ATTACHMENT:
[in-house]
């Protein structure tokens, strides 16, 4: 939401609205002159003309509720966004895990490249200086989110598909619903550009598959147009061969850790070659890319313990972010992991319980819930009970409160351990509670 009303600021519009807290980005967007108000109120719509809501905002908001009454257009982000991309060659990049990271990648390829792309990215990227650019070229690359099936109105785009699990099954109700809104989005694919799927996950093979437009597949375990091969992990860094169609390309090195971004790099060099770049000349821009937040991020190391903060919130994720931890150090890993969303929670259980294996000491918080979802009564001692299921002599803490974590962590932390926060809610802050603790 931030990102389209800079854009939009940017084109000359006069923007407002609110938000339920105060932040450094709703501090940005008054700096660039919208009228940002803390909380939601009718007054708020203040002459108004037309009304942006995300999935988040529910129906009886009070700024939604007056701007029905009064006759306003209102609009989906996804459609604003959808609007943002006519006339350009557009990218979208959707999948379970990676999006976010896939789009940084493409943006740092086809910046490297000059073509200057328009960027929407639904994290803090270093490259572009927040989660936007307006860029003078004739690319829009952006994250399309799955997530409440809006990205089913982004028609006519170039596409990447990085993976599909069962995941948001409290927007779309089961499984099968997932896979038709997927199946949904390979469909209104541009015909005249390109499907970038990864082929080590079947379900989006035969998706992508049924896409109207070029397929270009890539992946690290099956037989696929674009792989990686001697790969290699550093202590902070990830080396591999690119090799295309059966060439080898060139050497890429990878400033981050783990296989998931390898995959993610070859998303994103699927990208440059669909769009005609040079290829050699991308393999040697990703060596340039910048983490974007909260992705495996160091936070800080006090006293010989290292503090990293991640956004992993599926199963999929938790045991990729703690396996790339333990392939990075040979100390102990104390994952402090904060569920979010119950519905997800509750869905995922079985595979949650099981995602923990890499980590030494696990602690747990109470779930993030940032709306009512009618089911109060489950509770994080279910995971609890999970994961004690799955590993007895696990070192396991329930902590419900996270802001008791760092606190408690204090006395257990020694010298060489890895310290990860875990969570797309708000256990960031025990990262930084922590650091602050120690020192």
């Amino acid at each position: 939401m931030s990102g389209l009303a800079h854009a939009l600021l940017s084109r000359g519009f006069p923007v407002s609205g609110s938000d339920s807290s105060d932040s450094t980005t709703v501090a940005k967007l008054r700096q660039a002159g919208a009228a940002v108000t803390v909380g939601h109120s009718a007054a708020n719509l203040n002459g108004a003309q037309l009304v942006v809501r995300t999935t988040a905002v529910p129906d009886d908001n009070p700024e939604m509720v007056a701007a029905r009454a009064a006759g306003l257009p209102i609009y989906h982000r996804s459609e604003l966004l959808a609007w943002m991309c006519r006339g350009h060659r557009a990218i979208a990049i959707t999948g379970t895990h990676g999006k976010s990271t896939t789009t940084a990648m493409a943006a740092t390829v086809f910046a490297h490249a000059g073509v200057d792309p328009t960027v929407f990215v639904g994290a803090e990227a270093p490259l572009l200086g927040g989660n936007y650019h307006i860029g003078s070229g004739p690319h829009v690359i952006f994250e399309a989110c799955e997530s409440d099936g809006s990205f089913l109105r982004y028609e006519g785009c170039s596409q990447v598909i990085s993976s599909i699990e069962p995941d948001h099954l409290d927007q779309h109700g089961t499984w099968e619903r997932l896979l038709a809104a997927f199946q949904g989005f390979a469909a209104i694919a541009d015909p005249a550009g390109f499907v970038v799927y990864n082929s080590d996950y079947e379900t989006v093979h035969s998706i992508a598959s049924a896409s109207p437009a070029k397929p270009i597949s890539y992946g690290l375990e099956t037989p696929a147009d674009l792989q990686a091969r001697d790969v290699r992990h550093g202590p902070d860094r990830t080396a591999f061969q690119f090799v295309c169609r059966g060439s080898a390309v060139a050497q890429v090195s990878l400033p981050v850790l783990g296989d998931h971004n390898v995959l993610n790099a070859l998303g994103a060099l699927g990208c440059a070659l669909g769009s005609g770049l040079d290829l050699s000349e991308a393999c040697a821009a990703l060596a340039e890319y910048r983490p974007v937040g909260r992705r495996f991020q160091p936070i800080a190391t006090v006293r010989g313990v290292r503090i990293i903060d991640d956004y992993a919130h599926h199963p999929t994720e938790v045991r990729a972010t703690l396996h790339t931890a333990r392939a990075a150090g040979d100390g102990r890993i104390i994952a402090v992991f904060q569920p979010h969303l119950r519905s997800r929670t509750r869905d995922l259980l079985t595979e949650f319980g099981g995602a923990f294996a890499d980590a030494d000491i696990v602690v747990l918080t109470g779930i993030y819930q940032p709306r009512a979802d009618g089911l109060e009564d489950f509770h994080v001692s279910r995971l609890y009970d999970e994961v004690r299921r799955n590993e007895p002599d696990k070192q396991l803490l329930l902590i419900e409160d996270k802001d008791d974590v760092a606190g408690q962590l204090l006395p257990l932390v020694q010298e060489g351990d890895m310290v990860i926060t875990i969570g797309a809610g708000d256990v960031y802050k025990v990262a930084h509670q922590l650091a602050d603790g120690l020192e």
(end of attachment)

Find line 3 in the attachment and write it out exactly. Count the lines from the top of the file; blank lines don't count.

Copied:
């Amino acid at each position: 939401m931030s990102g389209l009303a800079h854009a939009l600021l940017s084109r000359g519009f006069p923007v407002s609205g609110s938000d339920s807290s105060d932040s450094t980005t709703v501090a940005k967007l008054r700096q660039a002159g919208a009228a940002v108000t803390v909380g939601h109120s009718a007054a708020n719509l203040n002459g108004a003309q037309l009304v942006v809501r995300t999935t988040a905002v529910p129906d009886d908001n009070p700024e939604m509720v007056a701007a029905r009454a009064a006759g306003l257009p209102i609009y989906h982000r996804s459609e604003l966004l959808a609007w943002m991309c006519r006339g350009h060659r557009a990218i979208a990049i959707t999948g379970t895990h990676g999006k976010s990271t896939t789009t940084a990648m493409a943006a740092t390829v086809f910046a490297h490249a000059g073509v200057d792309p328009t960027v929407f990215v639904g994290a803090e990227a270093p490259l572009l200086g927040g989660n936007y650019h307006i860029g003078s070229g004739p690319h829009v690359i952006f994250e399309a989110c799955e997530s409440d099936g809006s990205f089913l109105r982004y028609e006519g785009c170039s596409q990447v598909i990085s993976s599909i699990e069962p995941d948001h099954l409290d927007q779309h109700g089961t499984w099968e619903r997932l896979l038709a809104a997927f199946q949904g989005f390979a469909a209104i694919a541009d015909p005249a550009g390109f499907v970038v799927y990864n082929s080590d996950y079947e379900t989006v093979h035969s998706i992508a598959s049924a896409s109207p437009a070029k397929p270009i597949s890539y992946g690290l375990e099956t037989p696929a147009d674009l792989q990686a091969r001697d790969v290699r992990h550093g202590p902070d860094r990830t080396a591999f061969q690119f090799v295309c169609r059966g060439s080898a390309v060139a050497q890429v090195s990878l400033p981050v850790l783990g296989d998931h971004n390898v995959l993610n790099a070859l998303g994103a060099l699927g990208c440059a070659l669909g769009s005609g770049l040079d290829l050699s000349e991308a393999c040697a821009a990703l060596a340039e890319y910048r983490p974007v937040g909260r992705r495996f991020q160091p936070i800080a190391t006090v006293r010989g313990v290292r503090i990293i903060d991640d956004y992993a919130h599926h199963p999929t994720e938790v045991r990729a972010t703690l396996h790339t931890a333990r392939a990075a150090g040979d100390g102990r890993i104390i994952a402090v992991f904060q569920p979010h969303l119950r519905s997800r929670t509750r869905d995922l259980l079985t595979e949650f319980g099981g995602a923990f294996a890499d980590a030494d000491i696990v602690v747990l918080t109470g779930i993030y819930q940032p709306r009512a979802d009618g089911l109060e009564d489950f509770h994080v001692s279910r995971l609890y009970d999970e994961v004690r299921r799955n590993e007895p002599d696990k070192q396991l803490l329930l902590i419900e409160d996270k802001d008791d974590v760092a606190g408690q962590l204090l006395p257990l932390v020694q010298e060489g351990d890895m310290v990860i926060t875990i969570g797309a809610g708000d256990v960031y802050k025990v990262a930084h509670q922590l650091a602050d603790g120690l020192e």